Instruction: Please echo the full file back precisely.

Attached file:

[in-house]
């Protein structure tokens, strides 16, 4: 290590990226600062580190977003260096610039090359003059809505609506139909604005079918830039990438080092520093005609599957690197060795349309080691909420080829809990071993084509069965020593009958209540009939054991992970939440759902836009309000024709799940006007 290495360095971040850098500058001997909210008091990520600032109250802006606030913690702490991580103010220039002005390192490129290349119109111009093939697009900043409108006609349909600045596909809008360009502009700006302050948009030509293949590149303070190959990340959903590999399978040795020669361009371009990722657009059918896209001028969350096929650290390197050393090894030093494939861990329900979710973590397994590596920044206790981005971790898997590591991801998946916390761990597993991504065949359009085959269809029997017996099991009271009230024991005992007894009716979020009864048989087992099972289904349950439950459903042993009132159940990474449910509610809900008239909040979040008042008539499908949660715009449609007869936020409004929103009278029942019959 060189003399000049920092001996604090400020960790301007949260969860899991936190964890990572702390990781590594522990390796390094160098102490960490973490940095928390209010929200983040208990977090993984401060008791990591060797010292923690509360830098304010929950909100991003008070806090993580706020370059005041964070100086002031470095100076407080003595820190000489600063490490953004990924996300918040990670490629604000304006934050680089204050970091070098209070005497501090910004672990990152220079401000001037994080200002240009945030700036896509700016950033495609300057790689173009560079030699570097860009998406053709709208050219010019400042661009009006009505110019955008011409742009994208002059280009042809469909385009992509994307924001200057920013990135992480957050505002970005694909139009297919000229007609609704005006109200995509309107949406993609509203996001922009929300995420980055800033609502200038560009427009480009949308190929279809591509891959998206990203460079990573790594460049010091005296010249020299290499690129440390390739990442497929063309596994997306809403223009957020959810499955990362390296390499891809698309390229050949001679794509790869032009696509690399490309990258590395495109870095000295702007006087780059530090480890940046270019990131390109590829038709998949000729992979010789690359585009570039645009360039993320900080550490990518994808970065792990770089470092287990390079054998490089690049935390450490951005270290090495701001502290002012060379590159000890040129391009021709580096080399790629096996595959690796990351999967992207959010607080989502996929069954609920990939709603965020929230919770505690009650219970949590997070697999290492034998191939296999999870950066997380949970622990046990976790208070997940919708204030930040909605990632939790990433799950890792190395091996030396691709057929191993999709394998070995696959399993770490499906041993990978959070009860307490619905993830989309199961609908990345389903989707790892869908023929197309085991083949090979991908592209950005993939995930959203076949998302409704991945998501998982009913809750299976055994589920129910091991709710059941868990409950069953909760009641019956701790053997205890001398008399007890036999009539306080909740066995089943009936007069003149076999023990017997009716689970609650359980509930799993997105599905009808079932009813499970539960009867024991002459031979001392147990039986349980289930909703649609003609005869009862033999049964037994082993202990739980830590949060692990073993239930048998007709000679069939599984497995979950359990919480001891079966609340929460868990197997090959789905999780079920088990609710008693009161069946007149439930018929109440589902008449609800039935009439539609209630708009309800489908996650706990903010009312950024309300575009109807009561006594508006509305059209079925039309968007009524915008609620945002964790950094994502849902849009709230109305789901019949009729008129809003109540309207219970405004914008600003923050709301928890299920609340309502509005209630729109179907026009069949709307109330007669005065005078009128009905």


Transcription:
[in-house]
């Protein structure tokens, strides 16, 4: 290590990226600062580190977003260096610039090359003059809505609506139909604005079918830039990438080092520093005609599957690197060795349309080691909420080829809990071993084509069965020593009958209540009939054991992970939440759902836009309000024709799940006007 290495360095971040850098500058001997909210008091990520600032109250802006606030913690702490991580103010220039002005390192490129290349119109111009093939697009900043409108006609349909600045596909809008360009502009700006302050948009030509293949590149303070190959990340959903590999399978040795020669361009371009990722657009059918896209001028969350096929650290390197050393090894030093494939861990329900979710973590397994590596920044206790981005971790898997590591991801998946916390761990597993991504065949359009085959269809029997017996099991009271009230024991005992007894009716979020009864048989087992099972289904349950439950459903042993009132159940990474449910509610809900008239909040979040008042008539499908949660715009449609007869936020409004929103009278029942019959 060189003399000049920092001996604090400020960790301007949260969860899991936190964890990572702390990781590594522990390796390094160098102490960490973490940095928390209010929200983040208990977090993984401060008791990591060797010292923690509360830098304010929950909100991003008070806090993580706020370059005041964070100086002031470095100076407080003595820190000489600063490490953004990924996300918040990670490629604000304006934050680089204050970091070098209070005497501090910004672990990152220079401000001037994080200002240009945030700036896509700016950033495609300057790689173009560079030699570097860009998406053709709208050219010019400042661009009006009505110019955008011409742009994208002059280009042809469909385009992509994307924001200057920013990135992480957050505002970005694909139009297919000229007609609704005006109200995509309107949406993609509203996001922009929300995420980055800033609502200038560009427009480009949308190929279809591509891959998206990203460079990573790594460049010091005296010249020299290499690129440390390739990442497929063309596994997306809403223009957020959810499955990362390296390499891809698309390229050949001679794509790869032009696509690399490309990258590395495109870095000295702007006087780059530090480890940046270019990131390109590829038709998949000729992979010789690359585009570039645009360039993320900080550490990518994808970065792990770089470092287990390079054998490089690049935390450490951005270290090495701001502290002012060379590159000890040129391009021709580096080399790629096996595959690796990351999967992207959010607080989502996929069954609920990939709603965020929230919770505690009650219970949590997070697999290492034998191939296999999870950066997380949970622990046990976790208070997940919708204030930040909605990632939790990433799950890792190395091996030396691709057929191993999709394998070995696959399993770490499906041993990978959070009860307490619905993830989309199961609908990345389903989707790892869908023929197309085991083949090979991908592209950005993939995930959203076949998302409704991945998501998982009913809750299976055994589920129910091991709710059941868990409950069953909760009641019956701790053997205890001398008399007890036999009539306080909740066995089943009936007069003149076999023990017997009716689970609650359980509930799993997105599905009808079932009813499970539960009867024991002459031979001392147990039986349980289930909703649609003609005869009862033999049964037994082993202990739980830590949060692990073993239930048998007709000679069939599984497995979950359990919480001891079966609340929460868990197997090959789905999780079920088990609710008693009161069946007149439930018929109440589902008449609800039935009439539609209630708009309800489908996650706990903010009312950024309300575009109807009561006594508006509305059209079925039309968007009524915008609620945002964790950094994502849902849009709230109305789901019949009729008129809003109540309207219970405004914008600003923050709301928890299920609340309502509005209630729109179907026009069949709307109330007669005065005078009128009905």